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The Zoom Muzzle Syndrome Redux

November 30, 2020 0 Comments

My August 6 post at this blog, “Combatting the Zoom Muzzle Syndrome (ZMS),” begins by pointing out that Zoom has proved to be a very effective vehicle for holding virtual work sessions at which participants can reach consensus on complex matters, such as an updated board committee structure, without exposing them to Covid-19.  I go on to say, however, that generating intense participant engagement in addressing really complex issues – the kind of participation characterized by robust discussion and really critical questioning – has proved to be a real challenge when employing Zoom video conferencing.   As I say in that post, experience has taught me that  overcoming what I call the “Zoom Muzzle Syndrome” requires that facilitators fashion detailed strategies for stimulating and even provoking  the kind of active participant engagement that, for some reason, tends to shrink dramatically in a virtual setting.

Since writing the August 6 post some four months ago I’ve learned much more about Zoom as a video conferencing resource.  For example, I know from experience that Zoom can even make bringing off a full-fledged, daylong virtual board-superintendent-cabinet retreat possible  But I’ve also learned that the preparation required to bring off a successful Zoom retreat is a quantum leap from preparing for a two or three-hour video work session.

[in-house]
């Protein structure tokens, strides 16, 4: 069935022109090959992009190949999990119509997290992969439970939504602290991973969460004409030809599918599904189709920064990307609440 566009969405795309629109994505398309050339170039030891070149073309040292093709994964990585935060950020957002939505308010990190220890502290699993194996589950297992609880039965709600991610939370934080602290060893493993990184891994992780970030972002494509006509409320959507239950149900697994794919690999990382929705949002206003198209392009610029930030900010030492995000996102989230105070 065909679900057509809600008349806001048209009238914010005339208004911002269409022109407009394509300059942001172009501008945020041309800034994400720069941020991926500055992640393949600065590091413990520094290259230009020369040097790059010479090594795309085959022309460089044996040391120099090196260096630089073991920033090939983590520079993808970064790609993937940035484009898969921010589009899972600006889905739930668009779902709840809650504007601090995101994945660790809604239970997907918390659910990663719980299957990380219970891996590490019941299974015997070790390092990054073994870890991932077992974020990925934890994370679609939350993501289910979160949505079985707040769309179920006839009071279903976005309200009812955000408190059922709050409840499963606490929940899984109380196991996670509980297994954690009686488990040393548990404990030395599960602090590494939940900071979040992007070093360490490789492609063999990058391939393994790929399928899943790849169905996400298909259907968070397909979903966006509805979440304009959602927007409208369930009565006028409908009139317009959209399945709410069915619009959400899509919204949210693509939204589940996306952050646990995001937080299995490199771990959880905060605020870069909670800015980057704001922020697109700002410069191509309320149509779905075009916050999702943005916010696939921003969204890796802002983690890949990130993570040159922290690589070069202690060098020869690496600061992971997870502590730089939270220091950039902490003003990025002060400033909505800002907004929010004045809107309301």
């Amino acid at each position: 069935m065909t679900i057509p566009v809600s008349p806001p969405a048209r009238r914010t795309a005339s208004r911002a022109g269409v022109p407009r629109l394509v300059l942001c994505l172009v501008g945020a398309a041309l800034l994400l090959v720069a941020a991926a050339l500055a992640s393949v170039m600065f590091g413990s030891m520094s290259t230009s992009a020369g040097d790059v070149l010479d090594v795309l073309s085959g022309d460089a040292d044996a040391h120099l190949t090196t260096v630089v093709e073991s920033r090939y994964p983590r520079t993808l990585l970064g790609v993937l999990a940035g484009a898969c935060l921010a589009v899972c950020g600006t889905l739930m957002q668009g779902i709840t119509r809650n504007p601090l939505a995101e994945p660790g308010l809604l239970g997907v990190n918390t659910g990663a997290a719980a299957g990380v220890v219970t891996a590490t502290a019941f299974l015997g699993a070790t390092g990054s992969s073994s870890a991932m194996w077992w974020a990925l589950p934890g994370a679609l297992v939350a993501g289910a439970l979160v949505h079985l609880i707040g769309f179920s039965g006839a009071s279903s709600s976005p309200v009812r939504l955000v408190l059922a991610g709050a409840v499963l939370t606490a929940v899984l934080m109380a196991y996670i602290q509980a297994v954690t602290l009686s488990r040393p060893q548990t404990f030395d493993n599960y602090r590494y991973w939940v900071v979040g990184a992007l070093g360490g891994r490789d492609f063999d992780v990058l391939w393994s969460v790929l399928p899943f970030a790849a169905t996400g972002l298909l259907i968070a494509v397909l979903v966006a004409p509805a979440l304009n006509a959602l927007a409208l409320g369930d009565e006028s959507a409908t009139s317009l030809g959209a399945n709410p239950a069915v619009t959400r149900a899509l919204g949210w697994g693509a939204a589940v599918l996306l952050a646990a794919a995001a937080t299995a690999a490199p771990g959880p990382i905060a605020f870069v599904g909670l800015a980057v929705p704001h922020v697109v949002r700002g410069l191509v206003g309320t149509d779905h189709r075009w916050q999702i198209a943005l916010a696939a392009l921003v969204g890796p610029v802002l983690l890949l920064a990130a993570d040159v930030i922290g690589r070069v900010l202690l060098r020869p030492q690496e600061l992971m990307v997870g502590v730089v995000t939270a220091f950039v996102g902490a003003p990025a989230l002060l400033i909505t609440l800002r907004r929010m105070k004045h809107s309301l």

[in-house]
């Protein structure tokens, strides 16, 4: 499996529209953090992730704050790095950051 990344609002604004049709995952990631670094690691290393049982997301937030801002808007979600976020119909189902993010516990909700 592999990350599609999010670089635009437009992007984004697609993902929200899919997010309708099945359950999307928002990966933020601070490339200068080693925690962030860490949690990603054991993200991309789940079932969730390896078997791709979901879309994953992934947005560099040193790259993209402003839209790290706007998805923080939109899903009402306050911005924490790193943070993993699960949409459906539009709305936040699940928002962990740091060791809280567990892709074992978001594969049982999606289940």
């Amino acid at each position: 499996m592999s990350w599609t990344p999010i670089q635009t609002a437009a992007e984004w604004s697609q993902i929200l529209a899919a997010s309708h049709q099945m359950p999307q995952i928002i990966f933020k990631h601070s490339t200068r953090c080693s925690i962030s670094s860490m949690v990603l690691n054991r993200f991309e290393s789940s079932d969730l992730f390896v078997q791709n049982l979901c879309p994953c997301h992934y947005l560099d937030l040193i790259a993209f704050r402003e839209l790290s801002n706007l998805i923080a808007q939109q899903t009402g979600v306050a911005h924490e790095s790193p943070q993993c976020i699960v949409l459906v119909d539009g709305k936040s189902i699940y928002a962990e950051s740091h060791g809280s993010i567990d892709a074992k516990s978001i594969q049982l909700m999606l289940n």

For example, a recent seven-hour Zoom virtual governance improvement retreat I designed and facilitated  employed six breakout groups, two groups meeting concurrently in each of three different rounds.  Technically, Zoom was up to the challenge, making it relatively easy to hold concurrent meetings of breakout groups involving pre-assigned participants meeting in  different virtual rooms.  Zoom, as many of my readers no doubt know, even makes it  possible to ensure that breakout group deliberations do not exceed the allotted time by building in an automatic cutoff with a one-minute warning that the group’s deliberations will soon end – with the automatic disappearance of the virtual rooms and automatic re-appearance of the plenary session.

Although the Zoom mechanics are a piece of cake, the human factor is anything but.  If you expect breakout group deliberations in a virtual retreat to generate rich content that your district strategic governing team – your school board, superintendent and cabinet – can use in fashioning follow-through action  initiatives, you’ll be well-advised, in my experience, to:

  • Make sure that each breakout group you employ to generate content is guided by a detailed charge consisting of specific jobs. For example, one group I worked with was assigned to do three tasks related to board performance management:  making a list of governing performance targets that board members should hold themselves accountable for; identifying guidelines for communication and interaction among board members; and mapping out a process that the board could employ in monitoring its governing performance.
  • Make sure each board member assigned to lead a breakout group is well-matched with the group she is assigned to lead, in terms of both expressed interest and demonstrated knowledge.
  • And ensure that each breakout group leader is well-oriented in advance of the retreat, in terms of the specific jobs each group is expected to generate and the facilitation guidelines that will help to ensure the group’s success.

Would an in-person retreat produce richer content than a virtual event?  No doubt.  But if circumstances demand a virtual retreat, you can make sure, with adequate preparation, that it is a substantively powerful event.

Doug Eadie